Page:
Mac can't see server shares of printers and files. Each Mac must be manually setup to connect to network file shares, and to network printers, and if all printers are the same model which is the one they are trying to connect to? Printer shares are listed in network with descriptive names

Mac can't find printers on other subnets. Mac is designed for home network where everything is one subnet. If WiFi is different subnet than LAN, then Mac can't find a network printer unless configured by IP address instead of name.

In summary, Apple makes iMacs but not usMacs. Macs are designed for you to do great things by yourself on your local files, not to find things on a complex corporate network. It would be wonderful if Apple made usMacs, but they make only iMacs. I don't understand how Apple functions as a corporation using personal computers instead of enterprise computers.

Other readers expressed similar thoughts to what Kevin says. For example, a reader named Ron who supports a smallbusiness environment of just under a hundred computers says:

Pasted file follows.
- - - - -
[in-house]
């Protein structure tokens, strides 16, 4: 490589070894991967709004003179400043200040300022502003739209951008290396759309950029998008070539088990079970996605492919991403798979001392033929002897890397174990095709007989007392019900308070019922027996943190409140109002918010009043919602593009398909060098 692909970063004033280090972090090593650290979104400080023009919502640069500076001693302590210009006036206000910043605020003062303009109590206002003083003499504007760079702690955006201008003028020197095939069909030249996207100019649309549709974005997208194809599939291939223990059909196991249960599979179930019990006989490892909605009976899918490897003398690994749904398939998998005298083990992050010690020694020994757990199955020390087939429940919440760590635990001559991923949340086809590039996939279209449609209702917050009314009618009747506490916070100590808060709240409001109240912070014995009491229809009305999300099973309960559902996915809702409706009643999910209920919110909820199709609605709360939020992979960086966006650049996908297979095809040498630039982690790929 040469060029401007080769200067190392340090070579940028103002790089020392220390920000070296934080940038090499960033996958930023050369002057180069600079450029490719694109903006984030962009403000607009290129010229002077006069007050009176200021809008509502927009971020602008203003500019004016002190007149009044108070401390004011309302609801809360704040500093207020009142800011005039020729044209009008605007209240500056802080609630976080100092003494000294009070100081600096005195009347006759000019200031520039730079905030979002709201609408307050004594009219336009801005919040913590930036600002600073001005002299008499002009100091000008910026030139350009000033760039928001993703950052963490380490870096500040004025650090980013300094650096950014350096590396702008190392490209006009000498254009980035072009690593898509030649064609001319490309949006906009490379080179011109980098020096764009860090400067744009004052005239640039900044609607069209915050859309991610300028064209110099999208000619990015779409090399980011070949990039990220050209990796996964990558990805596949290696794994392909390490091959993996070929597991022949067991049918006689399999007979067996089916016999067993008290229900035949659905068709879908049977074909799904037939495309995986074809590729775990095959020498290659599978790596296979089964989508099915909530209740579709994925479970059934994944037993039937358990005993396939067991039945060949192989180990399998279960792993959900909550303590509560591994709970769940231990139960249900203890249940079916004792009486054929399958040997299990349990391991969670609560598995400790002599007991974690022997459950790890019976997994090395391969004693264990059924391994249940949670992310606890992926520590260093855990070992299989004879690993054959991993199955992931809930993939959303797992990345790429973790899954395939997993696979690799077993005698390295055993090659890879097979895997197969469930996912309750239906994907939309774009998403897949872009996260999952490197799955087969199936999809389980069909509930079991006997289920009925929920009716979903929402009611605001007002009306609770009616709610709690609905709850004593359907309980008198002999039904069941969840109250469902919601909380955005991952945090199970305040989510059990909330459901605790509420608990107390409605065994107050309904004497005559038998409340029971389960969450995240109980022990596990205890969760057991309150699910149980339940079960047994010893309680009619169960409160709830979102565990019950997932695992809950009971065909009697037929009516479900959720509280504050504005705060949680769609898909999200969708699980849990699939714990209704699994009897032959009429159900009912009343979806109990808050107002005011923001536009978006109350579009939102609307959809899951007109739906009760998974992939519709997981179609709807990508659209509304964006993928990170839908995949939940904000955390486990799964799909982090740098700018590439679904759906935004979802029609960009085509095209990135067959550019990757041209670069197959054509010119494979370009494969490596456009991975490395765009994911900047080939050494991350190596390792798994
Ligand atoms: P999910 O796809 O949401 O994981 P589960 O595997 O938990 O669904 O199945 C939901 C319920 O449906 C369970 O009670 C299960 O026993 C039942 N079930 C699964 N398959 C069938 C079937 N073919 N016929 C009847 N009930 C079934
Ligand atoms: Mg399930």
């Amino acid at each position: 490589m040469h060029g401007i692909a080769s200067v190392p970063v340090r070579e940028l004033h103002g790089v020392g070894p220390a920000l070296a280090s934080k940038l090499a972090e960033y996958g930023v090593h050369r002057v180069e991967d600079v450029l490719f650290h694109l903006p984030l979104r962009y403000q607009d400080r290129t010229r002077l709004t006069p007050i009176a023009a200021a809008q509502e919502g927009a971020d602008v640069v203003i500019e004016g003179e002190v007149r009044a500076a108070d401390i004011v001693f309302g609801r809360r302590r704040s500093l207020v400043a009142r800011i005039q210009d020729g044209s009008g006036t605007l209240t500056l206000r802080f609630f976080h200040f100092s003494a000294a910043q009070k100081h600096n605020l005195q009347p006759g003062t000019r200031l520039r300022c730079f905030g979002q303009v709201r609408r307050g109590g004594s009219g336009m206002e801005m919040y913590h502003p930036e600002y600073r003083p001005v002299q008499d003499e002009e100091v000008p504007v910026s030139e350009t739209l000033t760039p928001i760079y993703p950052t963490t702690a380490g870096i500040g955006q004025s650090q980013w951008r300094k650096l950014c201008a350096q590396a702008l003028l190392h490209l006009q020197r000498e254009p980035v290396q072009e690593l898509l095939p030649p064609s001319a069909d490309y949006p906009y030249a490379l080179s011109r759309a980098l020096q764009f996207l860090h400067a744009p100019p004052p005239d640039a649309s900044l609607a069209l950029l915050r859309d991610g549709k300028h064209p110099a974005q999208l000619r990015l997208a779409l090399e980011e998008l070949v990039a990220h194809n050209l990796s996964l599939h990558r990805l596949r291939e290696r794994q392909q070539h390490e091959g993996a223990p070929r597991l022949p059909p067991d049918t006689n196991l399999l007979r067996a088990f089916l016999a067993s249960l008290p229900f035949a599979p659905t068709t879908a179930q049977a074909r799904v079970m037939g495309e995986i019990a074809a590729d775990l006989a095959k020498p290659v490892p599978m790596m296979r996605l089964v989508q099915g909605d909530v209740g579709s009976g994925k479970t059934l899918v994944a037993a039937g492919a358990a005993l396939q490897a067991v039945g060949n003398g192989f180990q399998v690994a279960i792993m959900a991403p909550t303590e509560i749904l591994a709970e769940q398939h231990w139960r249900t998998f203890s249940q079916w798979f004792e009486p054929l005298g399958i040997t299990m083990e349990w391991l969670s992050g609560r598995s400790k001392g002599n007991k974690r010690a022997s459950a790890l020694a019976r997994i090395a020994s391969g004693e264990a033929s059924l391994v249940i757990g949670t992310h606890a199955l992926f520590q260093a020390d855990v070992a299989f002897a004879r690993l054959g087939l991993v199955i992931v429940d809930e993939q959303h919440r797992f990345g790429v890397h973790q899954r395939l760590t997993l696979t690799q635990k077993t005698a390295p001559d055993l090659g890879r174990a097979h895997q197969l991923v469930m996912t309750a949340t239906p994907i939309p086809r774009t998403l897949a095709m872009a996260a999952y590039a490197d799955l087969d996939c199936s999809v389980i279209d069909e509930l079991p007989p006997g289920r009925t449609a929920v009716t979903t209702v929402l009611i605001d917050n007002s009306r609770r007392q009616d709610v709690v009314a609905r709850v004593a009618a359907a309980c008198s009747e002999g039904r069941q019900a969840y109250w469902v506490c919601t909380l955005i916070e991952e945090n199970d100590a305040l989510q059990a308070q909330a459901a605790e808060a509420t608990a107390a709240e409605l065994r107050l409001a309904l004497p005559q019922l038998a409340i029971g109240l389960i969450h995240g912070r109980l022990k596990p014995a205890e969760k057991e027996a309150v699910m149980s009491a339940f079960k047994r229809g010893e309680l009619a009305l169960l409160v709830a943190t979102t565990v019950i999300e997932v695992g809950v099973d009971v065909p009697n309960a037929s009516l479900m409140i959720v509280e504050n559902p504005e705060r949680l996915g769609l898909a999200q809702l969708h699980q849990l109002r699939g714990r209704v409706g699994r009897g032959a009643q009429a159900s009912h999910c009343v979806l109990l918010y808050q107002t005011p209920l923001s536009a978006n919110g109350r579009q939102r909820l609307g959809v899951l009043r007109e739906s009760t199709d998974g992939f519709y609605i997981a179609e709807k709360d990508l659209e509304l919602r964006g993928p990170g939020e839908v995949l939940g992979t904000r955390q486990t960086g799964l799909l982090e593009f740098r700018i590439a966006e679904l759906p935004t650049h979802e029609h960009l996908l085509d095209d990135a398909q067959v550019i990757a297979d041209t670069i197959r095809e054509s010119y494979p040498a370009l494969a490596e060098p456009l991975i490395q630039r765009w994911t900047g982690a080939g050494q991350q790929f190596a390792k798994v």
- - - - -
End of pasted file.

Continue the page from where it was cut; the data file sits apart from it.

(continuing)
Our office is mainly PCs with just a few Macs that are located in the Marketing and Sales areas. I think the count of Macs right now is four and about eighty (plus) PCs. Trying to tie the Macs into our Windows AD network has had it's challenges. I would much rather support Linux systems than the Macs because Linux is easier to connect to the network. However, since we use Microsoft Office, that won't happen in the near future. When I've been asked to get someone a Mac system, I will usually ask them why they want an Apple and several times I been told it's because the other designers and marketing people at outside companies look down on people that don't carry a Mac. I've also found that the people in our organization that have asked for a Macs always seem to be more "computer challenged" than the people carrying Windows laptops. I actually expected to see it the other way around. I thought anyone asking for a different type of system would be doing so because of their familiarity with that system instead it seems like they have to come ask me how to do simple tasks on their Macs. Which "honest" also takes me a while to figure out too because of my limited access to those machines.